Microbiology => Antiseptics
Antiseptics, physical or chemical agents that prevent putrefaction, infection, and analogous changes in food and living tissue by destroying or arresting the development of microorganisms. Since ancient times food has been preserved by the use of antiseptic agents such as heat in cooking; niter, salt, and vinegar in corning and pickling; and wood smoke (containing creosote, chemically similar to carbolic acid) in the smoking of meats. In modern times the principal antiseptic agents used in the preservation of food are heat and cold in such processes as canning, pasteurization, and refrigeration. Irradiation is being investigated as a means of preserving food.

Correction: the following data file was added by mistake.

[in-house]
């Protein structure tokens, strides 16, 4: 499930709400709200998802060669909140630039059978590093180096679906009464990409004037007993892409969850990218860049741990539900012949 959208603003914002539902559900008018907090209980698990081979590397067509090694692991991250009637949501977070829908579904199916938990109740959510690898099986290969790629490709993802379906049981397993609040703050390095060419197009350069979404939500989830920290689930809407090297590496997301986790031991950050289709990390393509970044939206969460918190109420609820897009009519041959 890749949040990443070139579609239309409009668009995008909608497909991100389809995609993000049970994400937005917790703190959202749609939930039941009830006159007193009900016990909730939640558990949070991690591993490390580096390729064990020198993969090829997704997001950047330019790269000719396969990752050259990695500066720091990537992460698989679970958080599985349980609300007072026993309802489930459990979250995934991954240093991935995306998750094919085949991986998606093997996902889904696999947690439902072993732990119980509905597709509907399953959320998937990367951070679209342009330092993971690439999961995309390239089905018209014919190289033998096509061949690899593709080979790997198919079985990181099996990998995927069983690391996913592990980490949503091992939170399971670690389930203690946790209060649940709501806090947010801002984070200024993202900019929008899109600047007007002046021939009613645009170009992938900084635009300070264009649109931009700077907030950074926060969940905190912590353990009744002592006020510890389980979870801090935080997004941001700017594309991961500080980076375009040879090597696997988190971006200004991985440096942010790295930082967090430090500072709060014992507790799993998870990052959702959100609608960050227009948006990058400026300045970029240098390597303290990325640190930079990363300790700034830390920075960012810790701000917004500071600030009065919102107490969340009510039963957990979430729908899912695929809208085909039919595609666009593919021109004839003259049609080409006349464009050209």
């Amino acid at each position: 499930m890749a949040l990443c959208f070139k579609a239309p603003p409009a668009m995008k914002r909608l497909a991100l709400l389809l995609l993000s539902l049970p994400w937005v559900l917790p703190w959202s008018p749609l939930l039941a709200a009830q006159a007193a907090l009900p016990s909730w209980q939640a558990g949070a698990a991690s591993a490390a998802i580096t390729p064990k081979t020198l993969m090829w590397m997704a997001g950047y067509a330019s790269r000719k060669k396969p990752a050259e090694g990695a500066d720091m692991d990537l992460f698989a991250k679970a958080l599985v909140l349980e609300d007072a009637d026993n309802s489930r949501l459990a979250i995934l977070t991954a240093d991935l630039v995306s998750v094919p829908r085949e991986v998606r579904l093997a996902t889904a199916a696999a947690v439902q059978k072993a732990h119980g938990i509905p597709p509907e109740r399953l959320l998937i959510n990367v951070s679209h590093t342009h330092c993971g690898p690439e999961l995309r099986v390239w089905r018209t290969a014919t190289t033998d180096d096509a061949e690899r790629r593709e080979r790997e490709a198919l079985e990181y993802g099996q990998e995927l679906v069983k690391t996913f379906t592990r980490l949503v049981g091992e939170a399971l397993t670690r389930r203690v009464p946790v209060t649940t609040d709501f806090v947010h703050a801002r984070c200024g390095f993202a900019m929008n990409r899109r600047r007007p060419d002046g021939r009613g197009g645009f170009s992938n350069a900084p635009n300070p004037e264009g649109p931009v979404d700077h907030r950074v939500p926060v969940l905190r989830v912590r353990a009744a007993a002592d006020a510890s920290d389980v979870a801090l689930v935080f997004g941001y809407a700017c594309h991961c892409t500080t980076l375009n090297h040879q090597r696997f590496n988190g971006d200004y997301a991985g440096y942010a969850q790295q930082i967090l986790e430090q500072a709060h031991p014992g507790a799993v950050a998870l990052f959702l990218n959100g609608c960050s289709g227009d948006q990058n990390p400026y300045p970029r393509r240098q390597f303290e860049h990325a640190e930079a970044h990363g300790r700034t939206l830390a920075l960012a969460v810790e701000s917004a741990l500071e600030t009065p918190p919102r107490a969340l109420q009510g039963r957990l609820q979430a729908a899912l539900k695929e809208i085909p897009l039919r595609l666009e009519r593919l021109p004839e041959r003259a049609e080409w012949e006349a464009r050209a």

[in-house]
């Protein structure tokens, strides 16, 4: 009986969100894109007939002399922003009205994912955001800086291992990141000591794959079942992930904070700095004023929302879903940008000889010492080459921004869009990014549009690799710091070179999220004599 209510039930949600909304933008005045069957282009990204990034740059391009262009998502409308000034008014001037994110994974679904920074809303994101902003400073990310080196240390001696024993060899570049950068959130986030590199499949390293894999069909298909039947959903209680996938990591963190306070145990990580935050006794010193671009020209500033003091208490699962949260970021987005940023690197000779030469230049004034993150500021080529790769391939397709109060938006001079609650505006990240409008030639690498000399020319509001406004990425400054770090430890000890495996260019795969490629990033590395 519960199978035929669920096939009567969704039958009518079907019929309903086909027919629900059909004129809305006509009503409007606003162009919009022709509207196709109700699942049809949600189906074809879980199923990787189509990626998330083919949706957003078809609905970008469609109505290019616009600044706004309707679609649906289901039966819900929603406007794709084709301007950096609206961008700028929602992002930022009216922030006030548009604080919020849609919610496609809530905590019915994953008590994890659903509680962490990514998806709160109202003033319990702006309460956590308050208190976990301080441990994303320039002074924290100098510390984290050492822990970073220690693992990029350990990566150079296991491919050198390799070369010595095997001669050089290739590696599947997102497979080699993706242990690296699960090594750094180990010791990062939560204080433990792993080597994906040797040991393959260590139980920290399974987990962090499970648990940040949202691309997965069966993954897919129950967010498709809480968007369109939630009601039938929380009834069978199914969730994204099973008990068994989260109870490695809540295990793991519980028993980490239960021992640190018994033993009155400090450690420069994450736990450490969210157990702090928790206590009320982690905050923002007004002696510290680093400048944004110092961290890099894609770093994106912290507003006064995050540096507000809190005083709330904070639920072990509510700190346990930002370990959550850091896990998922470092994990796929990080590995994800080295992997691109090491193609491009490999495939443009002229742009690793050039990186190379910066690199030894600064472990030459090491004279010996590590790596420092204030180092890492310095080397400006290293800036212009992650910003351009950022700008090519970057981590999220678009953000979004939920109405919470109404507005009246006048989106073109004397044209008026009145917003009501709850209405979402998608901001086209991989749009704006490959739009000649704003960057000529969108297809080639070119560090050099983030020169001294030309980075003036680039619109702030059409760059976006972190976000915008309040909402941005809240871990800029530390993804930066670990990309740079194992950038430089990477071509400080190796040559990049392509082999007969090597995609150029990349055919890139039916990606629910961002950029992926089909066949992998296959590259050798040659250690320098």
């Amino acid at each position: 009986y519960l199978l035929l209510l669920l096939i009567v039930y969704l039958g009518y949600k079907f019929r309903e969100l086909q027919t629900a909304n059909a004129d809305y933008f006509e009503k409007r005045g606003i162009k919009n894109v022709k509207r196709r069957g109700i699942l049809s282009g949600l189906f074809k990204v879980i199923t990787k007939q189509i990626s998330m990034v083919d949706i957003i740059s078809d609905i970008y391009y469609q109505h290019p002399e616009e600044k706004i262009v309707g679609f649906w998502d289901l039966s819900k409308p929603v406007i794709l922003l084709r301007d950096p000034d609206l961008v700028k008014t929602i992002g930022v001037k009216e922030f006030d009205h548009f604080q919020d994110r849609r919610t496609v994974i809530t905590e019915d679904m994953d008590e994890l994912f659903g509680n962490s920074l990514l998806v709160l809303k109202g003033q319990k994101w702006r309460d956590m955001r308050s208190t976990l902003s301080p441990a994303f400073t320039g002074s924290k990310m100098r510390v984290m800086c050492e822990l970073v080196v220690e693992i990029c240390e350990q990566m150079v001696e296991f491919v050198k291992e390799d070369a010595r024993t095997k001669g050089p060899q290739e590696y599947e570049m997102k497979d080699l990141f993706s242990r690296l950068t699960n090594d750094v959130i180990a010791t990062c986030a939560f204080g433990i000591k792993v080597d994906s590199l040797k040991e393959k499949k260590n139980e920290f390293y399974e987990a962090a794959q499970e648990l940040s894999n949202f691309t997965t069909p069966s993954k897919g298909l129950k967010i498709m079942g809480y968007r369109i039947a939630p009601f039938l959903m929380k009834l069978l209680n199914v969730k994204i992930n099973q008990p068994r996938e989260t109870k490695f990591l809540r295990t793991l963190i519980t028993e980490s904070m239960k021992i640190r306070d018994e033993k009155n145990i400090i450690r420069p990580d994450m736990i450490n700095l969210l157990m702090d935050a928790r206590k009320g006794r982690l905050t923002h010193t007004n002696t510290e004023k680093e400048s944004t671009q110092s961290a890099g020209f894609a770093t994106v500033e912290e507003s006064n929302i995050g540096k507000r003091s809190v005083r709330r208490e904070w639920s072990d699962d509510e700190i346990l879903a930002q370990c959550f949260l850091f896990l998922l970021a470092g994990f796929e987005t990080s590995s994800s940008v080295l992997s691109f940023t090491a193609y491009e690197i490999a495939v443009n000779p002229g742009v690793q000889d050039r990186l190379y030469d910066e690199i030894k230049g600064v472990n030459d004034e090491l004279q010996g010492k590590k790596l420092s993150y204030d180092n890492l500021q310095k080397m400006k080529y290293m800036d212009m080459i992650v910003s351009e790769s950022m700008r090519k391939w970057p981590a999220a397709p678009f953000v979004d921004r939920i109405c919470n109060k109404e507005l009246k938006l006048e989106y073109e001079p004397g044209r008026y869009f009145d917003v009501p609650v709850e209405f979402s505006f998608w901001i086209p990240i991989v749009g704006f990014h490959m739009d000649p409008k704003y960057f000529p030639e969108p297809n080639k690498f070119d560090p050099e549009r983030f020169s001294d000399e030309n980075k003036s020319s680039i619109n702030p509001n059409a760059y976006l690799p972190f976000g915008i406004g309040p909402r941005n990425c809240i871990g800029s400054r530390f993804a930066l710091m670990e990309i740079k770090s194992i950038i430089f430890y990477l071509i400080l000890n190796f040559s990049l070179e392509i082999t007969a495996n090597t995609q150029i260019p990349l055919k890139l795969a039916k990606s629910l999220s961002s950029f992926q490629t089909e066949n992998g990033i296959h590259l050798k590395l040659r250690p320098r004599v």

The practice of using antiseptics in the care and treatment of wounds was begun by the English surgeon Joseph Lister in 1865. Basing his work on the findings of the German physiologist Theodor Schwann and the French biochemist Louis Pasteur, Lister disinfected surgical and accidental wounds with a solution of carbolic acid, and in five years reduced the death rate from major amputations from nearly 50 percent to about 12 percent. Many other antiseptics have come into use, among which the most important are bichloride of mercury, iodine, boric acid, alcohol, the hypochlorites, mercurochrome, and Merthiolate. Chlorine is used in the sterilization of water, especially in public water systems and swimming pools.